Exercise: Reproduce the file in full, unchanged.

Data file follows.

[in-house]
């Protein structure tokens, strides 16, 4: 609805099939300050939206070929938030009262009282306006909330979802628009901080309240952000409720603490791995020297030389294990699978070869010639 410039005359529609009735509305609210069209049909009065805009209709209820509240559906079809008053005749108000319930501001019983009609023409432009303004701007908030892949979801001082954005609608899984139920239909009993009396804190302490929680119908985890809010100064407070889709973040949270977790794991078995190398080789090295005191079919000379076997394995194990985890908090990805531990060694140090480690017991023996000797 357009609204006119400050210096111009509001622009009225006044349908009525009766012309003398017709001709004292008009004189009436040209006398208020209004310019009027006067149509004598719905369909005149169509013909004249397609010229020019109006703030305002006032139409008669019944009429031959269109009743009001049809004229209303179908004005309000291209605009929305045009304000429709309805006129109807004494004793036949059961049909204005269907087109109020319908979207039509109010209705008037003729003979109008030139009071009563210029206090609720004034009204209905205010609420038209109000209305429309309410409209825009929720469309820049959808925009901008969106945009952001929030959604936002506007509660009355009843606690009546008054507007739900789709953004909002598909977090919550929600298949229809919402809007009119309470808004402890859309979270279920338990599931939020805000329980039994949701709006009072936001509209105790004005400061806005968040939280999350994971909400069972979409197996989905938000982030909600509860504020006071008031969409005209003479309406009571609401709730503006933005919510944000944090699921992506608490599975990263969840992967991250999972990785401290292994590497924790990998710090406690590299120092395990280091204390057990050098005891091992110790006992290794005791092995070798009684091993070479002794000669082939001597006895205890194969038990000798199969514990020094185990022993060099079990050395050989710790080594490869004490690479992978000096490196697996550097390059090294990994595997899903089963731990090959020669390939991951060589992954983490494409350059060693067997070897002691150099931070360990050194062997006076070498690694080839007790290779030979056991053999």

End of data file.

[in-house]
């Protein structure tokens, strides 16, 4: 609805099939300050939206070929938030009262009282306006909330979802628009901080309240952000409720603490791995020297030389294990699978070869010639 410039005359529609009735509305609210069209049909009065805009209709209820509240559906079809008053005749108000319930501001019983009609023409432009303004701007908030892949979801001082954005609608899984139920239909009993009396804190302490929680119908985890809010100064407070889709973040949270977790794991078995190398080789090295005191079919000379076997394995194990985890908090990805531990060694140090480690017991023996000797 357009609204006119400050210096111009509001622009009225006044349908009525009766012309003398017709001709004292008009004189009436040209006398208020209004310019009027006067149509004598719905369909005149169509013909004249397609010229020019109006703030305002006032139409008669019944009429031959269109009743009001049809004229209303179908004005309000291209605009929305045009304000429709309805006129109807004494004793036949059961049909204005269907087109109020319908979207039509109010209705008037003729003979109008030139009071009563210029206090609720004034009204209905205010609420038209109000209305429309309410409209825009929720469309820049959808925009901008969106945009952001929030959604936002506007509660009355009843606690009546008054507007739900789709953004909002598909977090919550929600298949229809919402809007009119309470808004402890859309979270279920338990599931939020805000329980039994949701709006009072936001509209105790004005400061806005968040939280999350994971909400069972979409197996989905938000982030909600509860504020006071008031969409005209003479309406009571609401709730503006933005919510944000944090699921992506608490599975990263969840992967991250999972990785401290292994590497924790990998710090406690590299120092395990280091204390057990050098005891091992110790006992290794005791092995070798009684091993070479002794000669082939001597006895205890194969038990000798199969514990020094185990022993060099079990050395050989710790080594490869004490690479992978000096490196697996550097390059090294990994595997899903089963731990090959020669390939991951060589992954983490494409350059060693067997070897002691150099931070360990050194062997006076070498690694080839007790290779030979056991053999």